I don't know why you are trying to collimate the scope. This is a complicated procedure and is probably not the first thing a newcomer should be doing. If it is a new scope, the collimation ought to be OK anyway. Are you having trouble with coma? If you don't know, or don't know what that is, then collimation is probably not the problem.
If the problem is that you are not able to see what you expect in the telescope, then that is likely to be something other than the collimation being out. New telescope users are taken by surprise at the difficulty of just pointing the telescope in the right direction to see anything. The field of view is quite limited, especially if you are using a high power eyepiece. The higher the power of eyepiece on a telescope, the dimmer the image, the more difficult to aim it at any chosen object, and the more difficult to focus. When the scope is not focussed, even if there are stars in the field of view, they will only be faint blurs.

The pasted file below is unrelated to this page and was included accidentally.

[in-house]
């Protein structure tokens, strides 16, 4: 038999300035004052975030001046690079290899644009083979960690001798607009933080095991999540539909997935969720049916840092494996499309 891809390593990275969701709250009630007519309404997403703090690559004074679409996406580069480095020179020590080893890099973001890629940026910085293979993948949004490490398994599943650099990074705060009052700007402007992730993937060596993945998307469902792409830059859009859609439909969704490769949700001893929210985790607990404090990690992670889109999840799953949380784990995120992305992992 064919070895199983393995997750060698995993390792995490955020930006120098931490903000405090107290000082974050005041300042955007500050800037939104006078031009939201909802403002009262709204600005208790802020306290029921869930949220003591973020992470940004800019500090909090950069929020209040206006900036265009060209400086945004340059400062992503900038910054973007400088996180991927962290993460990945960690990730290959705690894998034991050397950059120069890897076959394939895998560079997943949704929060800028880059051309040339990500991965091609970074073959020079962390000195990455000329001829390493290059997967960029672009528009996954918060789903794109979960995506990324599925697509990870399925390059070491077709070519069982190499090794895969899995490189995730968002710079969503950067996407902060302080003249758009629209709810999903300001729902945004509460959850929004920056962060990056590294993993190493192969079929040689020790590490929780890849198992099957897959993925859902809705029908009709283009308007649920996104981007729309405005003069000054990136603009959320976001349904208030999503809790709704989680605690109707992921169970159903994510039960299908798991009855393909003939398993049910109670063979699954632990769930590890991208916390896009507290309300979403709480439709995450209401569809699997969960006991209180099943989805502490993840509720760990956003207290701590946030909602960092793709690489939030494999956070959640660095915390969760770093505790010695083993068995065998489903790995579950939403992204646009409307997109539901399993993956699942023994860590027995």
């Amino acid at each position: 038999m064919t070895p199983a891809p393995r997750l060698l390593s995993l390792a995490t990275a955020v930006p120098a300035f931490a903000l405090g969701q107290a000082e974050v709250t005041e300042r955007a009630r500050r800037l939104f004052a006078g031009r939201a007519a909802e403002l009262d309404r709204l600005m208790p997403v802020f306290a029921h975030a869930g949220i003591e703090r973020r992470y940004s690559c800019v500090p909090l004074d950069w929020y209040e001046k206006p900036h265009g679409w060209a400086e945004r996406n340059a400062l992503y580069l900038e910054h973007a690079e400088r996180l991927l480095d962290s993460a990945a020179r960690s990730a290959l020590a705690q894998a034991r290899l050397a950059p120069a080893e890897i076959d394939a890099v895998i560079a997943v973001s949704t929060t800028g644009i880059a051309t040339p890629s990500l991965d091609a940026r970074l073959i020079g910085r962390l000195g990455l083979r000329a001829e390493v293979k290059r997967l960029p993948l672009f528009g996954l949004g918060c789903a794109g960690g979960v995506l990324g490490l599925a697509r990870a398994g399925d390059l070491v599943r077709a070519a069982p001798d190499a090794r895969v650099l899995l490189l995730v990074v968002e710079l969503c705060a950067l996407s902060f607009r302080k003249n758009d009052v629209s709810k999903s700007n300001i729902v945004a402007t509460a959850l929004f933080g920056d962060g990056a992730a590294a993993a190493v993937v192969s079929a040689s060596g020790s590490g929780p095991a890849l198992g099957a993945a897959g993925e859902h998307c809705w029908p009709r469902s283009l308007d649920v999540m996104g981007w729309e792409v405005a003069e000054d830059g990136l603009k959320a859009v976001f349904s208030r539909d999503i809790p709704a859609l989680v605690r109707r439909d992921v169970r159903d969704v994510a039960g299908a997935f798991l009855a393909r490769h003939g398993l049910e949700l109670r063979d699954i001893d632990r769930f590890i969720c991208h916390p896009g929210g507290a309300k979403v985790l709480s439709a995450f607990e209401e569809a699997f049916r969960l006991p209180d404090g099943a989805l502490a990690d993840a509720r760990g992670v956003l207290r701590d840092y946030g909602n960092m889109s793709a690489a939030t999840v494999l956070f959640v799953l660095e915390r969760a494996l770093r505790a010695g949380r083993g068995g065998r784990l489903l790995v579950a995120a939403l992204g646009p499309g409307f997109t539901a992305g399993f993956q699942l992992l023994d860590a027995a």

I suggest that you try the telescope first in daylight (NOT pointed at or near the Sun), using the least powerful eyepiece (the one with the largest number). Try it on objects on the horizon, remembering that they will appear upside down. This is a good time to get the accessory finder scope lined up with the main scope, too. When you have become familiar with the low power eyepiece, try a higher power, which will focus at a different point (and be harder to find objects with). Then try it out at night, on a bright, easily found object like the moon.
Poor collimation will affect the quality of the image, but any other problem will be due to something else. I suggest that you visit THIS WEBSITE
for a beginners guide.